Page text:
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Andrew Forster of the Wordsworth Trust also gave us a special tour of Dove Cottage and a viewing of De Quincey and Wordsworth manuscripts at the Jerwood Centre.

To find out more about David Morrell’s Murder as a Fine Art, click on the panel below.

And for David Morrell’s personal website, click on this link:

http://davidmorrell.net/

Alfred Heaton Cooper: A Painter’s Journey

Just back from Grasmere, where Amanda and I went for the opening of the exhibition ‘Alfred Heaton Cooper (1863-1929): A Painter’s Journey’ at the Heaton Cooper Studio.

Julian Cooper: behind him, W. Heaton Cooper's watercolour of the Hardanger Falls

Julian Cooper: behind him, W. Heaton Cooper’s watercolour of the Hardanger Falls

A. Heaton Cooper was a fine painter in both watercolour (where his work has something in common with  Turner and Ruskin) and in oils (where he approaches Post-Impressionism). He had a wonderful sense of colour and light, and was devoted to the landscapes of both Norway and the Lake District. But he was also an excellent, lively and tender portrayer of people.

He came from a poor background in Bolton, and made his own way and supported his family entirely by his own work. And he was the found of the Heaton Cooper dynasty – including his son W. Heaton Cooper, who illustrated so many classic books about the Lakes and whose watercolour landscapes are still hugely popular (though a bit bland for my taste) and grandson Julian Cooper, the adventurous and innovative painter of mountain forms and textures in Cumbria, the Himalayas, the Andes and elsewhere.

Some of the many sketchbooks and photographs on display

Some of the many sketchbooks and photographs on display

 

‘A Painter’s Journey’, mounted to mark Alfred’s 150th birthday, is a splendid show: one wall is full of his Lakeland work, the other of his Norwegian paintings, and there are fascinating displays of sketchbooks and photographs. The sketchbooks are a particular delight, offering spontaneous drawings of people and turn-of-the-century landscapes, including a wonderful, graphic and rapidly-sketched panorama of a charcoal-burners’ camp in the Westmoreland woods.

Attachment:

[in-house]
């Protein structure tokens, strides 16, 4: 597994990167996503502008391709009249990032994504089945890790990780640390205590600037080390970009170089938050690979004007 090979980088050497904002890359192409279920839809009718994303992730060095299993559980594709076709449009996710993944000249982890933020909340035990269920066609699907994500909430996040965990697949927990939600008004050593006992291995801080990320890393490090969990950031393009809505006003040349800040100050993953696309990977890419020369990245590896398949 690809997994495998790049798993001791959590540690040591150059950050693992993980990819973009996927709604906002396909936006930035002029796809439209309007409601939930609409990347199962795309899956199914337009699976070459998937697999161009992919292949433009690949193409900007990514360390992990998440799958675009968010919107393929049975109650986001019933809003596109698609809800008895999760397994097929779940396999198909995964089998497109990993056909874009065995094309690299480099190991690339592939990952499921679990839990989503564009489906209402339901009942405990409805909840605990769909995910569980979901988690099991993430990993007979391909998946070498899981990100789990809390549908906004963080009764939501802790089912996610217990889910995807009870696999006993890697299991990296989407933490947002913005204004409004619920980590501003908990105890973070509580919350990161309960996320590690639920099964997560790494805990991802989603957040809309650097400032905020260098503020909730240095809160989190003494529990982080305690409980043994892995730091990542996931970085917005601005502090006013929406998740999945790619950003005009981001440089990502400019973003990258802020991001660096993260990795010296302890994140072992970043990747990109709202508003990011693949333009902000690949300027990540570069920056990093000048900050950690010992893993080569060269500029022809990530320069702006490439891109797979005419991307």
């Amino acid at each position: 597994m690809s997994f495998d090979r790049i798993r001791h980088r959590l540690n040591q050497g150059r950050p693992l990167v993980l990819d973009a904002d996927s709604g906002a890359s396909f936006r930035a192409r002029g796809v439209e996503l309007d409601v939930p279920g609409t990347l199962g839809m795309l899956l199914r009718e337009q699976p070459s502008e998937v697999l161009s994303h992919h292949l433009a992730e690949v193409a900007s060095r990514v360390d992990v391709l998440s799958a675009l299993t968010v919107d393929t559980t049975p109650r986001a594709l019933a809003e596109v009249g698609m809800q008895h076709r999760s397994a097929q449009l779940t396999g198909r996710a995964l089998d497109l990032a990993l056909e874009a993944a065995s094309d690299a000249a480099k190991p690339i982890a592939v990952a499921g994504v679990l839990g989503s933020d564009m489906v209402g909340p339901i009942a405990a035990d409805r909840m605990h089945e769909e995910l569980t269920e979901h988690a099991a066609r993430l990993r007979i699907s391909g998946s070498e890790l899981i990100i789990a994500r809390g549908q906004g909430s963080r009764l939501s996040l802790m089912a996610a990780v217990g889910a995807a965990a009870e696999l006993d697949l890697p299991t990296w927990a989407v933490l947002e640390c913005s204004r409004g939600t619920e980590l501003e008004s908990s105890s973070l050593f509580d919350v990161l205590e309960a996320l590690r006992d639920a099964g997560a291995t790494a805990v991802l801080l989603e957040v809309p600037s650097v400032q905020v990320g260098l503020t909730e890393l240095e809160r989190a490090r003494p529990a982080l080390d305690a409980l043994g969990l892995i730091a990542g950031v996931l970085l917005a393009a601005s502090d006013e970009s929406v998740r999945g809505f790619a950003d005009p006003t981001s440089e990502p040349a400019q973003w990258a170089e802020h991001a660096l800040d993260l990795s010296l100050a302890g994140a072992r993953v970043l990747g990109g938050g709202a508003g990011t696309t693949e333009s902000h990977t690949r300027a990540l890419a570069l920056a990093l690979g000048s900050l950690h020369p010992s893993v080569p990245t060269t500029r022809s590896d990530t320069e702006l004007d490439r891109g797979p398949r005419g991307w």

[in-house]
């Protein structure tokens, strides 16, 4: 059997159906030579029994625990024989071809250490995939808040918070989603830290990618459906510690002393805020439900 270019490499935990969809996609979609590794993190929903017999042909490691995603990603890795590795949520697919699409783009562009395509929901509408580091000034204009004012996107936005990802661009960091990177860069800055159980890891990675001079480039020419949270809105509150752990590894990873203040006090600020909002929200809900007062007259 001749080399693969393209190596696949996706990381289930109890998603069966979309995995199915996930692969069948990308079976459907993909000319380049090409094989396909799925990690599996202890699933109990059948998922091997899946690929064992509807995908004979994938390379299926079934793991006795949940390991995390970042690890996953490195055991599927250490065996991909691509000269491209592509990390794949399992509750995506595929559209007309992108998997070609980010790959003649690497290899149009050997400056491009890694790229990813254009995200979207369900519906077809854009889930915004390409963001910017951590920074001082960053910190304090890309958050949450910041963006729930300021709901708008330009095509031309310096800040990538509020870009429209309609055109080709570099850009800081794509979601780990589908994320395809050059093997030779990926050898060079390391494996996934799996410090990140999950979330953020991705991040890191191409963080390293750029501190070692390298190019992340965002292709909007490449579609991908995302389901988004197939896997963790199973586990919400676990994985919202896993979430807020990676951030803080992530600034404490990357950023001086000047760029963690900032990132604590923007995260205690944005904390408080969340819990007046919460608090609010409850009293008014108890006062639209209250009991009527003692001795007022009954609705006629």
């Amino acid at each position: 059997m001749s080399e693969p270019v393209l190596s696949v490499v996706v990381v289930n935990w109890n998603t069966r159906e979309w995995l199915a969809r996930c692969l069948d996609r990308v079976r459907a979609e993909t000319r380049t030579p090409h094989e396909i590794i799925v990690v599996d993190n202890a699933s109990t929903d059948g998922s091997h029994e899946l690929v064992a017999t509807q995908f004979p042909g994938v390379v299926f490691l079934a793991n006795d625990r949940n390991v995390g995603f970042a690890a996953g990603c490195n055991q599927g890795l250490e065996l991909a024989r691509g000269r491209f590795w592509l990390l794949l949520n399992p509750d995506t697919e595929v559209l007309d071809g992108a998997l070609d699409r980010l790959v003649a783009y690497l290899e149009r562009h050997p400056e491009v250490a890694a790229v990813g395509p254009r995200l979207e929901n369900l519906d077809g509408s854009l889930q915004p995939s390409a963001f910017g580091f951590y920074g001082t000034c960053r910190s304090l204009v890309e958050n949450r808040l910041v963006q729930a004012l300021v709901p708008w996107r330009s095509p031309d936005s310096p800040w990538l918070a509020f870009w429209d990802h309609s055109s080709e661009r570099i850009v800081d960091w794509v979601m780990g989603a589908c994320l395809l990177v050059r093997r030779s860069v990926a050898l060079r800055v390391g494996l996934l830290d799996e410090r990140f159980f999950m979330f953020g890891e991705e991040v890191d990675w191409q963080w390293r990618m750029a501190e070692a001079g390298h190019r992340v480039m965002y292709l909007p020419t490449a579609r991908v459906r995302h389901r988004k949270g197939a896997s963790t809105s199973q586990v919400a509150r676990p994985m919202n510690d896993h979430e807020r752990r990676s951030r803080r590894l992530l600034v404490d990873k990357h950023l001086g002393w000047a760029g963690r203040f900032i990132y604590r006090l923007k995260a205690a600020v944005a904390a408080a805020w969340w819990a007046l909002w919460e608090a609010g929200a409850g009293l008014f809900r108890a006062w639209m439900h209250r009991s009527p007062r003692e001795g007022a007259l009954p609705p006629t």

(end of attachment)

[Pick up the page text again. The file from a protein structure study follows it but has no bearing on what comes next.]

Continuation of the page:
We met lots of old friends there: not only Julian and his wife, painter Linda Ryle, but also Angela Locke, the Cumbrian poet and novelist with whom I’m setting up Lakeland Writing Retreats, where from next May we’ll be offering creative writing courses in the Lakes. It was good to see novelist Chris Burns there too. Altogether a very happy occasion, and the next day we managed to get a good walk up to Easedale Tarn in cool but pleasant weather.

With poet and novelist Angela Locke: together we are setting up Lakeland Writing Retreats

With poet and novelist Angela Locke: together we are setting up Lakeland Writing Retreats

 

If you can get to Grasmere before 3 November, when the exhibition closes, do go and see it. It’s a very intimate and inspiring display of work by an underrated artist who is also an important part of Lakeland history.

Crags, Caves and Squirrels

Castle Crag is full of caves and chasms

Back to the Lakes last week to give a talk to a group of Swiss students, mostly MA students studying English Romanticism. After a great day touring Dove Cottage and walking up Sour Milk Gill to Easedale Tarn I stayed on and went for a scramble around the slopes of Castle Crag near Keswick.

Slate cavern hewn at the base of Castle Crag

The Crag doesn’t look huge from the Grange-Seatoller path but it’s really a ridge, much larger and more intricate than it looks, full of gulleys, crags, fissures and caves. Its slopes on the east side are thickly forested and you can disappear in there for hours and get happily lost. You can spend hours and days exploring its mysteries. I took a long time trying to locate Millican Dalton’s cave but didn’t succeed. I’ve tried and failed before. If anyone out there can give me precise directions to find it, please get in touch.

Red squirrel explores dense pine forest around the Crag

I spent a while meditating in a grassy natural balcony half way up one of the crags and became aware of rapid zig-zaggy movements in a nearby tree. Turning gently that way I soon saw a pair of red squirrels chasing each other madly in a pine tree, tearing in spiral paths up and down the trunk. Managed to ease the camera out and when they finally tired of the game one of them ambled over towards me. This was about its closest point.

Helm Crag from a How Foot bedroom

Amanda came up and joined me for the weekend, which we spent at How Foot Lodge in Grasmere. They gave us a room with a wonderful foliage-fringed window looking straight out to Helm Crag. They told me they have an unusual number of free rooms this year owing to the World Cup so now’s your chance to make a booking on impulse at this lovely and relatively inexpensive hotel: www.howfoot.co.uk

Bluebells cover the lower slopes of Loughrigg Fell

The weather was kind and we had a few great walks, including the circuit around Grasmere and Rydal Water. Sheets of bluebells were still floating their intense colour on the slopes of Loughrigg, making a wonderful contrast with the dead russet of the bracken.